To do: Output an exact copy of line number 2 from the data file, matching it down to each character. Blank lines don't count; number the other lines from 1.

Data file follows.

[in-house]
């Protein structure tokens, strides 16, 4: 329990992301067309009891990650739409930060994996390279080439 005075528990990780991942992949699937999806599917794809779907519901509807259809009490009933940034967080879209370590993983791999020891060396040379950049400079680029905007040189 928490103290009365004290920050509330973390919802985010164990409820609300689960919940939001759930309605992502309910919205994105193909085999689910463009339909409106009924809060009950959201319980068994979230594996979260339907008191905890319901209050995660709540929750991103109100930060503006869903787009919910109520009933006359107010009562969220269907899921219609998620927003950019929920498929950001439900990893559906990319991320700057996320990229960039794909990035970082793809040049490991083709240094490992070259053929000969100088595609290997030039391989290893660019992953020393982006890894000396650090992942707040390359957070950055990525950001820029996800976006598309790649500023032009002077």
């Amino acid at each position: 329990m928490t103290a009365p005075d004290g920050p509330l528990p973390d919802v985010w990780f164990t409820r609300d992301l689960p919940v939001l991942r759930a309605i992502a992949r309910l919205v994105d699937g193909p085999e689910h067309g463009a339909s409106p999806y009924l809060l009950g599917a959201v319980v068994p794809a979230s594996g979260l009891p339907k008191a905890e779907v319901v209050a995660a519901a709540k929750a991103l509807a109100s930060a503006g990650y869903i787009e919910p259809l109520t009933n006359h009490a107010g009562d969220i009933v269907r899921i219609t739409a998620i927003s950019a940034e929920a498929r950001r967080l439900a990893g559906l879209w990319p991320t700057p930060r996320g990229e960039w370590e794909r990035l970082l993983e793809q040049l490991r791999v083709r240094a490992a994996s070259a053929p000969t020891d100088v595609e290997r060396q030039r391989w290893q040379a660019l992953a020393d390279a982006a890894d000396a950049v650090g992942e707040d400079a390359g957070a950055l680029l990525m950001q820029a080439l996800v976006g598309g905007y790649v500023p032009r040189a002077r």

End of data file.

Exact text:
């Protein structure tokens, strides 16, 4: 329990992301067309009891990650739409930060994996390279080439 005075528990990780991942992949699937999806599917794809779907519901509807259809009490009933940034967080879209370590993983791999020891060396040379950049400079680029905007040189 928490103290009365004290920050509330973390919802985010164990409820609300689960919940939001759930309605992502309910919205994105193909085999689910463009339909409106009924809060009950959201319980068994979230594996979260339907008191905890319901209050995660709540929750991103109100930060503006869903787009919910109520009933006359107010009562969220269907899921219609998620927003950019929920498929950001439900990893559906990319991320700057996320990229960039794909990035970082793809040049490991083709240094490992070259053929000969100088595609290997030039391989290893660019992953020393982006890894000396650090992942707040390359957070950055990525950001820029996800976006598309790649500023032009002077």